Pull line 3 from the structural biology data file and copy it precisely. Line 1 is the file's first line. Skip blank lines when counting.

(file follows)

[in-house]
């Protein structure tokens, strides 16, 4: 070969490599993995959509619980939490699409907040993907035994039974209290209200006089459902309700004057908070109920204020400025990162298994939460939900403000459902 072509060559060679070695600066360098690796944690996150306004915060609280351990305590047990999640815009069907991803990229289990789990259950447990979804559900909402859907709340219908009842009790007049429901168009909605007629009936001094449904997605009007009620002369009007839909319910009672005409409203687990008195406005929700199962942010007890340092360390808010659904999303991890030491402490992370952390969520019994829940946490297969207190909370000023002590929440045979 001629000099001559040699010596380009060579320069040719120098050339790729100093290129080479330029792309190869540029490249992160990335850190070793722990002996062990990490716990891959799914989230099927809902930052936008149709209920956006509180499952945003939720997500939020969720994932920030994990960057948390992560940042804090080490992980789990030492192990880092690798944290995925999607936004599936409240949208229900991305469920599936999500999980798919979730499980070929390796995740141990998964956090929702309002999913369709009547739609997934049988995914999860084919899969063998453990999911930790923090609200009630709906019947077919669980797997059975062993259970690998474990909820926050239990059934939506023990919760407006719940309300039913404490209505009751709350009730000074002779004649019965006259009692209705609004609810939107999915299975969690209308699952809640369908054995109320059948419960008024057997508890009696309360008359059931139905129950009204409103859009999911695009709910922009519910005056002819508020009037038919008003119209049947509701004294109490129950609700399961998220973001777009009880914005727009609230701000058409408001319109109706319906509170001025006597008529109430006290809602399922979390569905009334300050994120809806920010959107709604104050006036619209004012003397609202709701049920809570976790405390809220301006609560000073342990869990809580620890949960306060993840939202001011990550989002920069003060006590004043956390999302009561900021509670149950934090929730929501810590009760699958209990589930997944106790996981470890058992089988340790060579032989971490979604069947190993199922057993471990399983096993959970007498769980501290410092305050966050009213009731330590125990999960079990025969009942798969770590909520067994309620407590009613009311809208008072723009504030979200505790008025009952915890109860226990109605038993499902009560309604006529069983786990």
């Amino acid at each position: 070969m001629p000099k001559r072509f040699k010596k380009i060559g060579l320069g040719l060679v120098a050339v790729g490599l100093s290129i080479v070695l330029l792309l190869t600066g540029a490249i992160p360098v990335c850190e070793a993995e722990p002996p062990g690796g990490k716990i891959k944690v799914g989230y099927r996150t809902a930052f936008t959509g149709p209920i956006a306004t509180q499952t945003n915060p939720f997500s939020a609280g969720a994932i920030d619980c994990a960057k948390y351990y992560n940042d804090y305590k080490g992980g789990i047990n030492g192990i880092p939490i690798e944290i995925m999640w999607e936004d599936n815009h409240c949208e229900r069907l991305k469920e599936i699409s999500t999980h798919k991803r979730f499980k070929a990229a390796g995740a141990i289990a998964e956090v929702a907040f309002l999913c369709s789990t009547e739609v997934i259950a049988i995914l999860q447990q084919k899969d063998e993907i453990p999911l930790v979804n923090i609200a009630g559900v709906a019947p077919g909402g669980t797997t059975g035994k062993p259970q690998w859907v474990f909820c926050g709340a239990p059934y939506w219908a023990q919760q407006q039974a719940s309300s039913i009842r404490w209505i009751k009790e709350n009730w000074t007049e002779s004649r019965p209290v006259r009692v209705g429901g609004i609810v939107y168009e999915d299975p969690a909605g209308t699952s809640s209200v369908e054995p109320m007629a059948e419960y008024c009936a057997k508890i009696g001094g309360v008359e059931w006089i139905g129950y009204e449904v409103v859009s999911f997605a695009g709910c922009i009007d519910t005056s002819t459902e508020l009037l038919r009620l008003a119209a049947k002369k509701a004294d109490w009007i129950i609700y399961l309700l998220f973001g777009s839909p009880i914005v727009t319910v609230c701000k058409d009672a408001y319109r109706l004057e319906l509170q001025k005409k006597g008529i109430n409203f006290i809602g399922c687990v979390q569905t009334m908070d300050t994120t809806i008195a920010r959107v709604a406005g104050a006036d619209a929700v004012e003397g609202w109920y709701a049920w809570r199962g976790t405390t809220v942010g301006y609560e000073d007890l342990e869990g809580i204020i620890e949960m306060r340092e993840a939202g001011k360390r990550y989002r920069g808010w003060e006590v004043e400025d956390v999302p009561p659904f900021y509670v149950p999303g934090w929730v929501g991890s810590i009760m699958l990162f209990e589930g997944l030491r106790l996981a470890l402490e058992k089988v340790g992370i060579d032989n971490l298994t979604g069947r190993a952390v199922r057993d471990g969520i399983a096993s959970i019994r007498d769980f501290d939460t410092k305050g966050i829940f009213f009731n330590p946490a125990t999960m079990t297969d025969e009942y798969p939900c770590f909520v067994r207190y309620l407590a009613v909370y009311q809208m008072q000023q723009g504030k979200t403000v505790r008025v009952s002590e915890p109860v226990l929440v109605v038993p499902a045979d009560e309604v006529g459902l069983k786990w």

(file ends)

């Amino acid at each position: 070969m001629p000099k001559r072509f040699k010596k380009i060559g060579l320069g040719l060679v120098a050339v790729g490599l100093s290129i080479v070695l330029l792309l190869t600066g540029a490249i992160p360098v990335c850190e070793a993995e722990p002996p062990g690796g990490k716990i891959k944690v799914g989230y099927r996150t809902a930052f936008t959509g149709p209920i956006a306004t509180q499952t945003n915060p939720f997500s939020a609280g969720a994932i920030d619980c994990a960057k948390y351990y992560n940042d804090y305590k080490g992980g789990i047990n030492g192990i880092p939490i690798e944290i995925m999640w999607e936004d599936n815009h409240c949208e229900r069907l991305k469920e599936i699409s999500t999980h798919k991803r979730f499980k070929a990229a390796g995740a141990i289990a998964e956090v929702a907040f309002l999913c369709s789990t009547e739609v997934i259950a049988i995914l999860q447990q084919k899969d063998e993907i453990p999911l930790v979804n923090i609200a009630g559900v709906a019947p077919g909402g669980t797997t059975g035994k062993p259970q690998w859907v474990f909820c926050g709340a239990p059934y939506w219908a023990q919760q407006q039974a719940s309300s039913i009842r404490w209505i009751k009790e709350n009730w000074t007049e002779s004649r019965p209290v006259r009692v209705g429901g609004i609810v939107y168009e999915d299975p969690a909605g209308t699952s809640s209200v369908e054995p109320m007629a059948e419960y008024c009936a057997k508890i009696g001094g309360v008359e059931w006089i139905g129950y009204e449904v409103v859009s999911f997605a695009g709910c922009i009007d519910t005056s002819t459902e508020l009037l038919r009620l008003a119209a049947k002369k509701a004294d109490w009007i129950i609700y399961l309700l998220f973001g777009s839909p009880i914005v727009t319910v609230c701000k058409d009672a408001y319109r109706l004057e319906l509170q001025k005409k006597g008529i109430n409203f006290i809602g399922c687990v979390q569905t009334m908070d300050t994120t809806i008195a920010r959107v709604a406005g104050a006036d619209a929700v004012e003397g609202w109920y709701a049920w809570r199962g976790t405390t809220v942010g301006y609560e000073d007890l342990e869990g809580i204020i620890e949960m306060r340092e993840a939202g001011k360390r990550y989002r920069g808010w003060e006590v004043e400025d956390v999302p009561p659904f900021y509670v149950p999303g934090w929730v929501g991890s810590i009760m699958l990162f209990e589930g997944l030491r106790l996981a470890l402490e058992k089988v340790g992370i060579d032989n971490l298994t979604g069947r190993a952390v199922r057993d471990g969520i399983a096993s959970i019994r007498d769980f501290d939460t410092k305050g966050i829940f009213f009731n330590p946490a125990t999960m079990t297969d025969e009942y798969p939900c770590f909520v067994r207190y309620l407590a009613v909370y009311q809208m008072q000023q723009g504030k979200t403000v505790r008025v009952s002590e915890p109860v226990l929440v109605v038993p499902a045979d009560e309604v006529g459902l069983k786990w």